Some insulators have a feature where they can be stuffed inside one of their main pockets. This makes it very easy for stuffing inside your pockets when taking it off or bringing it with you in a backpack or other jacket pocket.

Patagonia down sweater product image

We have been trying out the Venutas Heated Vest this past winter. It gives you some extra heat under your jacket. We really like it so far. If you always feel cold you should give it a look.

Venustas mens heated vest 7.4v product image

See our review of the Venustas Heated Vest to learn more.

5 – Gloves, Hats, Goggles, Helmets, and Accessories

Let’s talk about how to keep your head and hands warm and some other accessories you might want to take with you.

Gloves

The goal is keeping your hands warm. Mittens work better in this regard then gloves. I personally prefer gloves or mittens that have large enough sleaves to go over my ski jacket cuffs. Other people prefer the opposite. See my article on Mittens vs Gloves for skiing if you need some help deciding which is better for you.

I find that gloves outside of sleeves prevent snow from going up your sleeves when you fall. It also keeps air from blowing up your sleeves keeping your warmer. A lot of people like going the other way. I look for gloves with large sleeves that go over my sleeves. Some have zipper vents that help on hot days and also give you a place to put hand warmers inside.

Swany X-Cell gloves have been my favorite ski gloves for years now. They are warm, dry, have cuffs that go over your sleeves, and vent zippers. I’m on my third pair now.

Swany X-Cell gloves product image

See our review of the Venustas Heated Ski Gloves to learn more.

See my guide to the best heated ski gloves here.

Hats, Neck gaiters, and Balaclavas

I personally always wear a hat while skiing. Some people find that the ski helmet is enough insulation on its own. The earmuffs built into helmets give me headaches from pressure on my ears so I always have to remove them. I have tried several helmets and always get them.

For a hat, it is important to choose something that works under a helmet. This means no big fluff balls or other features. The hat needs to be tight fitting and I prefer it covers my ears.

A neck gaiter or warmer make a good barrier to keep rain and snow from going down the neck of your jacket. They also give some padding from your helmet strap. They just make things generally more comfortable.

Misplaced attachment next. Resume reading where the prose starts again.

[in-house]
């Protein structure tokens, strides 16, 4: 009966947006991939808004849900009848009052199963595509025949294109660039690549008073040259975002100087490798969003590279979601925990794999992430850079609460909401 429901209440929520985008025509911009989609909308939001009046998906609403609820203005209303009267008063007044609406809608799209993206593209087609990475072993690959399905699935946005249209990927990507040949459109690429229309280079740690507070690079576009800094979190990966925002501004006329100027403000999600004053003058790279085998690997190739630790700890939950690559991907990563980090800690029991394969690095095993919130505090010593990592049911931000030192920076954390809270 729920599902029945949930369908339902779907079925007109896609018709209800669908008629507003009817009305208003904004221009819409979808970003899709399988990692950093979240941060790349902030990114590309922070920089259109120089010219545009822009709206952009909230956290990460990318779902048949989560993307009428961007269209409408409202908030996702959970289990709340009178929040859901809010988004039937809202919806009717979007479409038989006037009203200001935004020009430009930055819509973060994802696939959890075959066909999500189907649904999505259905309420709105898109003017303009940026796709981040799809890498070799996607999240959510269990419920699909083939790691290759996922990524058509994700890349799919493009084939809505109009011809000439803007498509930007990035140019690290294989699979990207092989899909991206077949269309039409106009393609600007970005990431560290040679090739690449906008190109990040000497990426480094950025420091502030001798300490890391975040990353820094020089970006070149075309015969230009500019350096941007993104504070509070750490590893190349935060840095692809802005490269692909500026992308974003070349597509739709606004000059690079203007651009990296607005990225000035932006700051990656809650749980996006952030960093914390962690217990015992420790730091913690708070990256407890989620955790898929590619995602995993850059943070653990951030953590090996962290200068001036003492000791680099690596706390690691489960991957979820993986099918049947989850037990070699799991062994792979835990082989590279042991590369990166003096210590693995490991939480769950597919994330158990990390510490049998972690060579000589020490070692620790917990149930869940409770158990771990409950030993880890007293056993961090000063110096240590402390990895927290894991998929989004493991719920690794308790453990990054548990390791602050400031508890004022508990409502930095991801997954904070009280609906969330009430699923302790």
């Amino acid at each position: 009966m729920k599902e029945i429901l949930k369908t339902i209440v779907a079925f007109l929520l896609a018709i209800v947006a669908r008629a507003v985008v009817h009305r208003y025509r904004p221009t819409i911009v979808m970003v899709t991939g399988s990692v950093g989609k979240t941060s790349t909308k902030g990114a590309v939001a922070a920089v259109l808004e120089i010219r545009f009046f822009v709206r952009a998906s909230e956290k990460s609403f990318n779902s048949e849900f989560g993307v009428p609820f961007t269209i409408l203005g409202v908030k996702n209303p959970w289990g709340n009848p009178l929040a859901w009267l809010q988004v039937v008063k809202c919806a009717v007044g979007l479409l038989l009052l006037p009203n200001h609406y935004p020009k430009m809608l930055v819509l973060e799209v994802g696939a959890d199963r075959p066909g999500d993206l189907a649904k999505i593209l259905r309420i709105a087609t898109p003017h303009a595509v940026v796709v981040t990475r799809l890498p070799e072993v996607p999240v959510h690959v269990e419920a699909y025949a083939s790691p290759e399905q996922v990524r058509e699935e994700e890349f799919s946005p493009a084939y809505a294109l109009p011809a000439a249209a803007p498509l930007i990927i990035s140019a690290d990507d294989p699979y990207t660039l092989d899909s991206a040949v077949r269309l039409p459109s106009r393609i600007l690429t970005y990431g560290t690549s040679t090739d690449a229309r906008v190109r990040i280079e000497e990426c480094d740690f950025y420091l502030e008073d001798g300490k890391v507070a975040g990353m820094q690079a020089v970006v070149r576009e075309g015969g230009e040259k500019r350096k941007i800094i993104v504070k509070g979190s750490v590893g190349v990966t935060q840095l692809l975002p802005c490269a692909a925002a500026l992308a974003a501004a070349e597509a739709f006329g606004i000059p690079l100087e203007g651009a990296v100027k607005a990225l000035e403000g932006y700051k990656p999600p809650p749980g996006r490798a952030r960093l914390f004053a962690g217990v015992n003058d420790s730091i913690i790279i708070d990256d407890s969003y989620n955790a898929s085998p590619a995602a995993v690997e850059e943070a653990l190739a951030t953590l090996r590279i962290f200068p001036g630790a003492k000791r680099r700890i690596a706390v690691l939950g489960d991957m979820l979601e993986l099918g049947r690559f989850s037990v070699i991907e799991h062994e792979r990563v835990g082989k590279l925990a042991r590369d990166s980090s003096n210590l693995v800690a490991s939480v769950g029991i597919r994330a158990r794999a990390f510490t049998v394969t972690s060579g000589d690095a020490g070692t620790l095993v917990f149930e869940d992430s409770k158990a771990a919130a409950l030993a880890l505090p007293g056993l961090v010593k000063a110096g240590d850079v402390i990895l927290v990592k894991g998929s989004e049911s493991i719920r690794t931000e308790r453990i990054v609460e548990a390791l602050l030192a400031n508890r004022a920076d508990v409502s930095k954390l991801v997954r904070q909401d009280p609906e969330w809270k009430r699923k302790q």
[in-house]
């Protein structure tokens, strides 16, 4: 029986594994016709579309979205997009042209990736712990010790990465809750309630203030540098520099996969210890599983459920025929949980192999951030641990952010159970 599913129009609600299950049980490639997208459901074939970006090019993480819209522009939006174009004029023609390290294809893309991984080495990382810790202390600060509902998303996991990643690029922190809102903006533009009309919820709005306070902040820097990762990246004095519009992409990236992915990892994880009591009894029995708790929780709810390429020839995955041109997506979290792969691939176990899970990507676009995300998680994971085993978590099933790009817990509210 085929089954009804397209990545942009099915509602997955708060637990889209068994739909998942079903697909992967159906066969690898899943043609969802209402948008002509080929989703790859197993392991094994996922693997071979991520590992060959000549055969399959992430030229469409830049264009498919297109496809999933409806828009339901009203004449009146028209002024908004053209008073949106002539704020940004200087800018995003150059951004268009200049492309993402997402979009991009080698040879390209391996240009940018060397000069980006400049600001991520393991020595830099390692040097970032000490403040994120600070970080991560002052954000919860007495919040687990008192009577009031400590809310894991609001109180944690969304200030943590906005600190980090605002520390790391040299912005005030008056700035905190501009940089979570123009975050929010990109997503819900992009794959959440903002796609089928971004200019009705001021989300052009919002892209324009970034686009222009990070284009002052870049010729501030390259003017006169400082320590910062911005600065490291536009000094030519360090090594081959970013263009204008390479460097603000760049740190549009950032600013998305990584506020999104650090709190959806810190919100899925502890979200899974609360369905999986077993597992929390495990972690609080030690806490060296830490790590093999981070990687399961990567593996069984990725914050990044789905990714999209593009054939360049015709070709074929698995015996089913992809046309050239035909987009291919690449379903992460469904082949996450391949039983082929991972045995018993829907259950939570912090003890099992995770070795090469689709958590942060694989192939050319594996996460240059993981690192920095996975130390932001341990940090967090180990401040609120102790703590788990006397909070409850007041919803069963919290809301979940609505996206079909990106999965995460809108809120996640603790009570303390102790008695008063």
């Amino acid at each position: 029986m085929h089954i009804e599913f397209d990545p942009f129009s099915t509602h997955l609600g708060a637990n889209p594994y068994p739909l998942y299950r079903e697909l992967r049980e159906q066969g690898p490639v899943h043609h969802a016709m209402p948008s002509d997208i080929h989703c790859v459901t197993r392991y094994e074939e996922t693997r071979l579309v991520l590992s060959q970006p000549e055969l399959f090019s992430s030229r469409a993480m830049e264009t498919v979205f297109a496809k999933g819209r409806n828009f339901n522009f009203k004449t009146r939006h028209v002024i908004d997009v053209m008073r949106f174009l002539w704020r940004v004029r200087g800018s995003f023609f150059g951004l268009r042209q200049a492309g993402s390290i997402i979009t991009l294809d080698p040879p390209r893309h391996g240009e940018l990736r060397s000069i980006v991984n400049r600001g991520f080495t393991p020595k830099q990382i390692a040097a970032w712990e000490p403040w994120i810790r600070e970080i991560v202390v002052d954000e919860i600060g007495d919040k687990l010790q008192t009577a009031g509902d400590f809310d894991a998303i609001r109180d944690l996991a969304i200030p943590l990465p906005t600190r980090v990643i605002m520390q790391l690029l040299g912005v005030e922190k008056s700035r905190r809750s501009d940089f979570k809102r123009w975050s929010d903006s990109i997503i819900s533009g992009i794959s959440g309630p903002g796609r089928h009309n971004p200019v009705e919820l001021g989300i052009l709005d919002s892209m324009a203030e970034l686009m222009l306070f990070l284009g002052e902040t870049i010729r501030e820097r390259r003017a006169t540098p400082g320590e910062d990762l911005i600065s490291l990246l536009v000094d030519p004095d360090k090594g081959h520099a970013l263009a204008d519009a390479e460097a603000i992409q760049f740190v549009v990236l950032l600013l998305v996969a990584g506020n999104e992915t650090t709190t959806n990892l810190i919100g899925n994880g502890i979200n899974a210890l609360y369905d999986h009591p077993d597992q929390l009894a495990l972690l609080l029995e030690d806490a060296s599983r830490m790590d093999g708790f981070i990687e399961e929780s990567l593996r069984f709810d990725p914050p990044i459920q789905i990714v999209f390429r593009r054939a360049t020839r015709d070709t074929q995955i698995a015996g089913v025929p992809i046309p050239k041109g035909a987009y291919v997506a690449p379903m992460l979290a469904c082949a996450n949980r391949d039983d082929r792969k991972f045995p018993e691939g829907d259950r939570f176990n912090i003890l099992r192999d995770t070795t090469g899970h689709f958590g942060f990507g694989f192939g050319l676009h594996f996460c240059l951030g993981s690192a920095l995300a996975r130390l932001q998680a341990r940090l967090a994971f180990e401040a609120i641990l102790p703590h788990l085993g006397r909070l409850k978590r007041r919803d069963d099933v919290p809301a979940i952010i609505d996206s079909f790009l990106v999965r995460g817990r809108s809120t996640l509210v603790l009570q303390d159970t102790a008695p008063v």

When it’s cold out a balaclava can be nice to have also. Some people prefer them over a hat neck warmer combination. This is one area where personal preference really comes into play and you need to experiment to see what works for you on which days.

Patagonia Liner Beanie product image
  • Patagonia Overlook Merino Wool Liner Beanie – Patagonia

Columbia CSC Gaiter Product Image

See our guide to the best neck warmers and neck gaiters to learn more.

Helmet and Goggles

Helmets are very popular these days. They are comfortable, warm, and provide defogging ventilation for your goggles. They are just as much for you getting run over by other skiers as they are for you crashing on your own. If you ski somewhere small and crowded you’ll quickly understand why. If you are still on the fence about wearing a helmet. See our article 5 reasons why you should wear ski helmet to help you decide.

It is important to get matching goggles and helmet to take advantage of the defogging features. They work really well while your skiing and have air flow through the helmet.

Several companies make really good helmets and goggles. Smith and Oakley are 2 of the most popular. Outdoor Master makes really good goggles and helmets for a great price. I don’t recommend going cheap on the helmet and getting one that doesn’t have goggle defogging vents or MIPS.

Goggles with swappable lenses are more versatile and work on days with different light conditions. Darker lenses for bright days. Mid VLT lenses for cloudy and flat days. Clear lenses for night skiing.

See our guide to the best ski goggles to learn more about goggles.

See our Ski Helmet Gear Guide to see our best ski helmet picks.

See our review of the OutdoorMaster Ultra XL Ski Goggles to learn more.

See our review of the OutdoorMaster Diamond MIPS Ski Helmet to learn more.

Ski Lock

This is a simple and inexpensive to carry around with you to make sure your skis don’t go skiing without you. I have experienced this. Nothing ruins a ski day more than coming out from a break and discovering your skis aren’t there anymore. Cable ski locks are small, lightweight and easy to use. They easily fit in the pocket of your jacket. They only take a minute to use.

  • Bosvision Ultra-Secure 4-Digit Combination Cable LockAmazon

See my guide to the best ski locks for more information.

Thermal case for your phone

Your phone can get cold in your pocket too. On colder days this can cause it to shut down leaving you no way to get in touch with your ski friends. A good thermal phone cause such as a Phoozy XP3 can keep you connected.

PHOOZY XP3 Series Ultra Rugged Thermal Phone Case

Phoozy XP3 Product Image

See our full review of the Phoozy XP3 and Phoozy Apollo II Anti-Microbial to learn more.

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About the author

My name is Doug Ryan. I am an outdoors enthusiast always looking forward to my next adventure. I spend as much time skiing, biking, and paddleboarding as I can. I decided to start Endless Rush Outdoors as a way to share my knowledge and enthusiasm for all things outdoor adventures and to help other people have as much fun as me.